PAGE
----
Archive January 2020 XXI, No. 1

Boost Your Adenoma Detection Rate

ADR is the gold standard in colonoscopy quality. Do you measure up?

Jared Bilski

BIO

DREAM SCREEN
Pamela Bevelhymer, RN, BSN, CNOR
NO SUBSTITUTE High-definition scopes detect adenomas at a higher rate than older, standard-def scopes.

There are plenty of metrics you can use to measure the effectiveness of the colonoscopies your GI docs perform, but none are more important than adenoma detection rate (ADR) — the rate in patients 50 and older undergoing first-time colonoscopy screenings who have 1 or more adenomas detected and removed.

Studies (osmag.net/PpX9Jy) show that ADR is inversely correlated to the rates of interval colorectal cancer risk (iCRC) — those cancers that may develop due to missed or incompletely resected polyps. Let's look at how your endoscopists can get ADR above the recommended minimum, which the American Society for Gastrointestinal Endoscopy (ASCE) and the American College of Gastroenterology's (ACG) Taskforce on Quality in Endoscopy put at 25% for all patients (30% for men; 20% for women).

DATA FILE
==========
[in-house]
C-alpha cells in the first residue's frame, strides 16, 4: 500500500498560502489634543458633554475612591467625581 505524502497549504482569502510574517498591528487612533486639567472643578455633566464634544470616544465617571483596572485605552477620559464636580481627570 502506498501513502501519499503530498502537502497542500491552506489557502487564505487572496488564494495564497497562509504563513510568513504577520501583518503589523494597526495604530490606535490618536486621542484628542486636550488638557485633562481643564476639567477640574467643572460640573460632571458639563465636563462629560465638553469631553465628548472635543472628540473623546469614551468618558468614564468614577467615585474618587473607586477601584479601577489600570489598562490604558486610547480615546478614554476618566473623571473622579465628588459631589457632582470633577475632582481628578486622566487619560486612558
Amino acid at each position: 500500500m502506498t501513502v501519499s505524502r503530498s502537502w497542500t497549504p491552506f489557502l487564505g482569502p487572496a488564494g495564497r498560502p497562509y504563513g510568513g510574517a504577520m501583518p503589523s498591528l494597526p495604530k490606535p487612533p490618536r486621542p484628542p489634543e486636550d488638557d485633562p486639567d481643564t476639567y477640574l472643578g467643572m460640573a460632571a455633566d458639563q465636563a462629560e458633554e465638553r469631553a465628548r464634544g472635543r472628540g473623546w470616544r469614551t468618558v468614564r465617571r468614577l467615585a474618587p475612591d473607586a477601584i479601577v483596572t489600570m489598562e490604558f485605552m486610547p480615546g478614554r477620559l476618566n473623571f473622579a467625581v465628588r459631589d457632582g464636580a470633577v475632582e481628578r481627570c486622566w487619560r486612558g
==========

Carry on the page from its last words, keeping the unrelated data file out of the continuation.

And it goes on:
1. Technique is tantamount. As innovations in colonoscopy tech continue to emerge, it may be tempting to rely too heavily on the stunning HD-quality imagery, nearly 360-degree angle, wall-to-wall views of the colon or even artificial intelligence during screenings, but technology will never replace technique. Physicians must be competent, confident and consistent at detecting and removing polyps. What do all gastroenterologists with above average ADR rates have in common? "They come into every procedure with a very detailed understanding of what precancerous lesions look like in the colon," says gastroenterologist Douglas K. Rex, MD, a professor at Indiana University-Purdue University in Indianapolis. "They understand what serrated and adenomatous polyps look like," adds Dr. Rex. And the physicians who don't? They're likely missing critical methods for adenoma detection. These are the GI docs who don't expose all of the mucosa when they're passing the scope through the haustral fold, who don't realize the fold has hidden some mucosa from view and don't work at going back in and poking the tip of the scope in between those folds and exposing that mucosa, says Dr. Rex.

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